What’s black and blue and red all over? My embarrassed ego on Day 1 of physical therapy.
Oh, I have come a long way since my first lead-footed attempts at running (I would say I’m closer to regular unleaded now, with hopes of achieving premium unleaded). But for every step forward, there will be a new task, a new skill that will shout back at me: “Not so fast, sister.”
Physical therapy is one such experience. Seemingly simple tasks such as propelling myself across the room on a wheeled chair serve as illustrations of my incredible lack of strength and balance. Once again, I am humbled. And once again, the little voice starts to talk to me: “Who are you kidding? You can’t even do lunges without being out of breath? How are you going to be able to do a 140-mile race?” More on the little voice in a second.
But like much of regular training, physical therapy is about tearing you down and building you back up again. It’s about getting your injured body part back into shape, and using the other healthier body parts around it to help with that recovery.
First of all, I was incredibly lucky. My knee injury didn’t require surgery so that accelerated my rehab time considerably. But what I do have — patellar tendinitis — is an insidious injury, one that will continue to flare up again and again unless I really let it rest and heal and address the problems that led to the injury in the first place.
I have the rest part down. After the Seattle half marathon (which was Thanksgiving weekend), I stopped running. By the time I began physical therapy in late December, I had gone almost a month without running. Now it was time to work.
My PT placement exam
On my first appointment, Bonnie Mangino, my physical therapist, gave me an evaluation. She checked my flexibility, range of motion, swelling, relative leg strength and my body alignment. The good news is that I don’t have one leg that is shorter than the other, but the rest of the news was pretty grim. My flexibility was non-existent, my range of motion (largely caused by the swelling of the injury) was poor, my leg strength was feeble and my feet pronated. All right! Now we have a party!
The prescription was simple — improve the strength and flexibility in my quadriceps and hamstrings to take some of the pressure off my knee. And get inserts in my running shoes to keep my feet in better alignment and to correct the pronation.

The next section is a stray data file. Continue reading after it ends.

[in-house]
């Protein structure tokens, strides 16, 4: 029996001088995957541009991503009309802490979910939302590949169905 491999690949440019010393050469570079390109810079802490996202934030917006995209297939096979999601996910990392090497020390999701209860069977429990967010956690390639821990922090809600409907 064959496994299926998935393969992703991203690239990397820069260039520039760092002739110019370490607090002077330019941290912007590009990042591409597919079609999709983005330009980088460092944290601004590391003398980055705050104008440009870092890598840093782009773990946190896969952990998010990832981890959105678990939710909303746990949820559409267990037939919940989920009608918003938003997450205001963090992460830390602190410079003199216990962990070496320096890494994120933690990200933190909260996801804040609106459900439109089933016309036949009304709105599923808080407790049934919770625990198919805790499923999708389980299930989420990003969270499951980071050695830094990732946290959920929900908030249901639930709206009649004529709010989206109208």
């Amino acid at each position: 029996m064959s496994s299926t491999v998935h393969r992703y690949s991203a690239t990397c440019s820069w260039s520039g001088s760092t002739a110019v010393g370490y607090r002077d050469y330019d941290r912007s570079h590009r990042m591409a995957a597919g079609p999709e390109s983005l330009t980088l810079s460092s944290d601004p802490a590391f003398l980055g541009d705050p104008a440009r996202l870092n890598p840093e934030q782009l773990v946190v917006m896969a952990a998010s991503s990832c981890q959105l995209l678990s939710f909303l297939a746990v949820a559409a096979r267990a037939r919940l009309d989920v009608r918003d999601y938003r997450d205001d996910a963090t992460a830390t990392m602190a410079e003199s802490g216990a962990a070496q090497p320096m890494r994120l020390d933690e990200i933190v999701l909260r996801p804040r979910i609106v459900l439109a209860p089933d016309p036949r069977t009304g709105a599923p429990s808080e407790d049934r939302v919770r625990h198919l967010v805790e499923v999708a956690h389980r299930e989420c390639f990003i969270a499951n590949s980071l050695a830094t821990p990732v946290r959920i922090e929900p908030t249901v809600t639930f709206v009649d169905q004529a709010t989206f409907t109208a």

Physical therapy always starts with massage and a warm up on the stationary bike (about 7 minutes), then the exercises begin:
- Lunges (three laps across the room) to build strength in my quads, hammies and gluts (buns of steel!)
- Leg press (2 sets of 20 on the weight sled) again to build strength in my quads.
- Monster walks (this involves putting an elastic band around your knees, getting into a squat position and side stepping across the room. 3 laps.)
- Clam shells (2 sets of 20. Lying on my side with the elastic band around my ankles, my legs bend and my feet together, I raise my upper leg to the point of resistance and lower it again). More strength building.
- Step downs (2 sets of 20 on each leg). I stand on a box and step down with one foot and use the quads of my other leg to lift the dangling foot back up to the step. Kind of like one-legged squats.
- One-legged hops (I stand in a taped-off cross and, on one foot, hop into each of the quadrants of the cross continually 10 times. Then I do the other leg. Then I hop back and forth diagonally to a count of 10. On each foot.) This also is a strength exercise. It also illustrates my lack of balance and makes me sweat a lot.
- Balancing (standing on a foam mat on one leg, trying to maintain your balance to the point of fatigue. 3 times on each leg.) Don’t do it with your eyes closed. You will fall.
And then finally, my personal favorite, the stool crawl. It's very simple. I sit on the edge of a wheeled stool and, using just my heels (no upper body movement, please), pull myself across the room and back three times. Sound easy? Try it. It's all hamstrings and if your hamstrings are weak it is hard as hell. After four weeks of PT, it's getting easier, but it's far from easy.
Each therapy session ends with ice on my knee and a chance to cool down and reflect. After four weeks, I can see a marked change in my strength, balance and flexibility.
But wait, there's more